Understanding the Difference Between Variable vs. Multi vs. Fixed Speed Furnaces


Over time, furnace noise can become part of the family. Boom! The lights dim slightly, and a rush of air pours out of the vents or registers. Then, with a jarring thud, it is over. Gone as quickly as it came. At first, it is a charming part of your life and something that reminds you of winter and the holidays. Like sledding, or your favorite wool blanket.

But eventually, the endless cycle grows old. Instead of close family, the noise resembles a distant cousin who showed up for a three-day visit but is still on the pull-out sofa bed months later. If you are at this point, then perhaps it is time to think about upgrading your furnace. Or, more specifically, researching the differences between fixed speed, multi-speed, and variable speed motors in your furnace or HVAC system.


A Basic Furnace Overview

In their most basic form, furnaces are pretty simple. First, heat is created and then it is blown throughout your home. When the temperature rises to an acceptable level, the unit shuts off until it is needed again.

Understanding the heating and cooling part is not hard. Each furnace comes with a specific efficiency rating, the AFUE, and A/C units rely on the SEER rating. But, blowers are more complicated. The following are the three most common types of systems with a brief explanation of how they work and their advantages and disadvantages.


1. Fixed Speed (Single Stage)

One speed for every need. Fixed speed furnaces fire up when it’s cold and shut off again when not. The air is moved with the same force from the beginning of the cycle to the end.

This type of heat source has been around for a long time because it works and requires little thought or maintenance. You have two options, on or off. Of course, such a basic design also comes with a few drawbacks.

Fixed speed, or single speed, units are not subtle. When it is time to pump air into your home, they come on with a vengeance, literally roaring to life and drawing significant amounts of power and fuel. The all or nothing approach means indoor temperatures fluctuate greatly with each cycle.When off, air ceases to flow, robbing you of the benefits circulation brings.


2. Multi-Speed Blowers (for Better Efficiency)

To improve efficiency, create better airflow, and make a quieter system, multi-speed blowers were introduced to HVAC units years ago.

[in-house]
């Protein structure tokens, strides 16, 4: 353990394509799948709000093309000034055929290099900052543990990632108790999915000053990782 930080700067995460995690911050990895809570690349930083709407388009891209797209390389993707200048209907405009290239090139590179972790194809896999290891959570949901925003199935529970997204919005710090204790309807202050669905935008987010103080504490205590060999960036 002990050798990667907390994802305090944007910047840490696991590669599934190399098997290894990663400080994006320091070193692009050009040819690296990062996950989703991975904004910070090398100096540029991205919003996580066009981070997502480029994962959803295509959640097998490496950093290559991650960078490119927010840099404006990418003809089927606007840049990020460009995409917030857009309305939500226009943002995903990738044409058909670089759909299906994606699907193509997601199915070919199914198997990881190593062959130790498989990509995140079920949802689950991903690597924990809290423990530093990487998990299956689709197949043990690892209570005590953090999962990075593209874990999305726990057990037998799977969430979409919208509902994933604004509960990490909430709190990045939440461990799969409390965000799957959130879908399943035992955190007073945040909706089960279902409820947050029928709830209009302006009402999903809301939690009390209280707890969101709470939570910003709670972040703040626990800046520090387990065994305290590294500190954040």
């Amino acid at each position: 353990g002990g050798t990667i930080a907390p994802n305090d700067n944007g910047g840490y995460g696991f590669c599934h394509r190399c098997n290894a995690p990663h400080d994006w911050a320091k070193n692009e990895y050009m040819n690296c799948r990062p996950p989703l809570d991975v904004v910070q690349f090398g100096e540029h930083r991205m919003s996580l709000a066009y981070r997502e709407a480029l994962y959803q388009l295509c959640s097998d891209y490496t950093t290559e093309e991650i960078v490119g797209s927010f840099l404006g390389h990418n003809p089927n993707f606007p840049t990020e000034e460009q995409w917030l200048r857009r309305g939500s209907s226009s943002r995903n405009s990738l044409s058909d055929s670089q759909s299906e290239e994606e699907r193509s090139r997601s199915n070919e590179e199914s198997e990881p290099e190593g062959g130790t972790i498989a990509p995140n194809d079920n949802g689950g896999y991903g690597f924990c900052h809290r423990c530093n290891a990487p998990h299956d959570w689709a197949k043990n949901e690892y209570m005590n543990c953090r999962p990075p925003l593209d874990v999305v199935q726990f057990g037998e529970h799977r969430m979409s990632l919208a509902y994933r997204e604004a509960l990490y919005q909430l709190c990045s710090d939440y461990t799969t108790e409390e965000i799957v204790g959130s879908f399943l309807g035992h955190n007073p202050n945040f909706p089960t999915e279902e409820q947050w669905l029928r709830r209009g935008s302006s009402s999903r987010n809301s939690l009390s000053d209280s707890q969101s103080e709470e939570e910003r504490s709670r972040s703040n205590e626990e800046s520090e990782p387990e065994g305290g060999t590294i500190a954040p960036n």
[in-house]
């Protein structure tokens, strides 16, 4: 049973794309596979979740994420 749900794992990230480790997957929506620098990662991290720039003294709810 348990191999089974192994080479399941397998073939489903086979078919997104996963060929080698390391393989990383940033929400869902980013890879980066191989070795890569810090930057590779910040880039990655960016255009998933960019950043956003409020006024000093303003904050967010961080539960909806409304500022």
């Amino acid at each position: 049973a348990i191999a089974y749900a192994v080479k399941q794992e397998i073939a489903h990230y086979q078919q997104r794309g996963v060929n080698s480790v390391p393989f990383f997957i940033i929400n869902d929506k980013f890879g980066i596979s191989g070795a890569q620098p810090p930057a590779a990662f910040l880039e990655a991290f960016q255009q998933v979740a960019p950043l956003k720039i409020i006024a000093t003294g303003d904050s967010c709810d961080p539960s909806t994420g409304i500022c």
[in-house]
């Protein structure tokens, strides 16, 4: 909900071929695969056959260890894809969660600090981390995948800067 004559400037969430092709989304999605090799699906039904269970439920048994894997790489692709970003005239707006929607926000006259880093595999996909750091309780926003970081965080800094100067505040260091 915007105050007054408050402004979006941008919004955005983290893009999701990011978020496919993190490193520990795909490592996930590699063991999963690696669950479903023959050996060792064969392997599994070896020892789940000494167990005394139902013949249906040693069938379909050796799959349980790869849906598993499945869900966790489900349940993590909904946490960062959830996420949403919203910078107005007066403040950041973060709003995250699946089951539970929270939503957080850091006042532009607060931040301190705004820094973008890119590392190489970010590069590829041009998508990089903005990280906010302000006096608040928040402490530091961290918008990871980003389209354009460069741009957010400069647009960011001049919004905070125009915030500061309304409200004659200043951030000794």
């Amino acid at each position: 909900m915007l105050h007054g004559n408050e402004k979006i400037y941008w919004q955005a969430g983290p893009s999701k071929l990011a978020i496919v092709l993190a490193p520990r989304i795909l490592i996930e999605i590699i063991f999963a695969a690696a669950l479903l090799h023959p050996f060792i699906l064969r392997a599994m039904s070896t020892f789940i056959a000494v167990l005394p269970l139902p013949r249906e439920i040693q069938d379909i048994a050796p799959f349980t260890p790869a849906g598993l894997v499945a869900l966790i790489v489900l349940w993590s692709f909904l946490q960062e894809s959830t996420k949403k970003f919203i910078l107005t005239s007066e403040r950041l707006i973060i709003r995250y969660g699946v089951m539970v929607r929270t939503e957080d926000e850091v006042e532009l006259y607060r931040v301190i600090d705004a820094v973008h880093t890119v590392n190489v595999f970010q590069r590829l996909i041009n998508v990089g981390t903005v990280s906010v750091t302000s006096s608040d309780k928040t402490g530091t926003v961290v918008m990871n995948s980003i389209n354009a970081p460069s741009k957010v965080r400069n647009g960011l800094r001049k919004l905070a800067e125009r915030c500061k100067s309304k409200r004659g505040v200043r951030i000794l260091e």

By adding a second, and sometimes third fan speed, better control was established for both heating and cooling your environment. The furnace may still roar to life, but it quickly transitions into a lower setting to quiet the unit and more gently bring your house to the desired temperature.

Because a lower setting is utilized most of the time the unit is in operation, your furnace requires less power to run (add a couple of sentences about why this is beneficial in the long-term). The longer operation time also improves circulation. To take advantage of the multiple fan speeds, more complicated circuit boards were designed to tell your HVAC when to use each speed and for how long.


3. Variable Speed HVAC

Variable speed furnaces are the latest step in the evolution of blower technology. This newer approach utilizes a different type of HVAC motor; one that can operate at different speeds depending on what is needed. 

Far more sophisticated than its predecessors, variable speed units come on quietly, slowly ramp up to the necessary output, and then fade into the background. The system continuously monitors your home and makes adjustments to deliver the best climate control and air quality possible.

A variable fan does not just heat and cool. It continually moves air through your home. Because this system uses filters, your air quality improves and humidity is reduced during the summer months. The system only operates at the lowest speed possible, saving you money on energy costs and producing less wear on the unit.

Each of these options will heat and cool your home. Deciding which is best depends on how you feel about performance, cost, and savings over the life of your unit.




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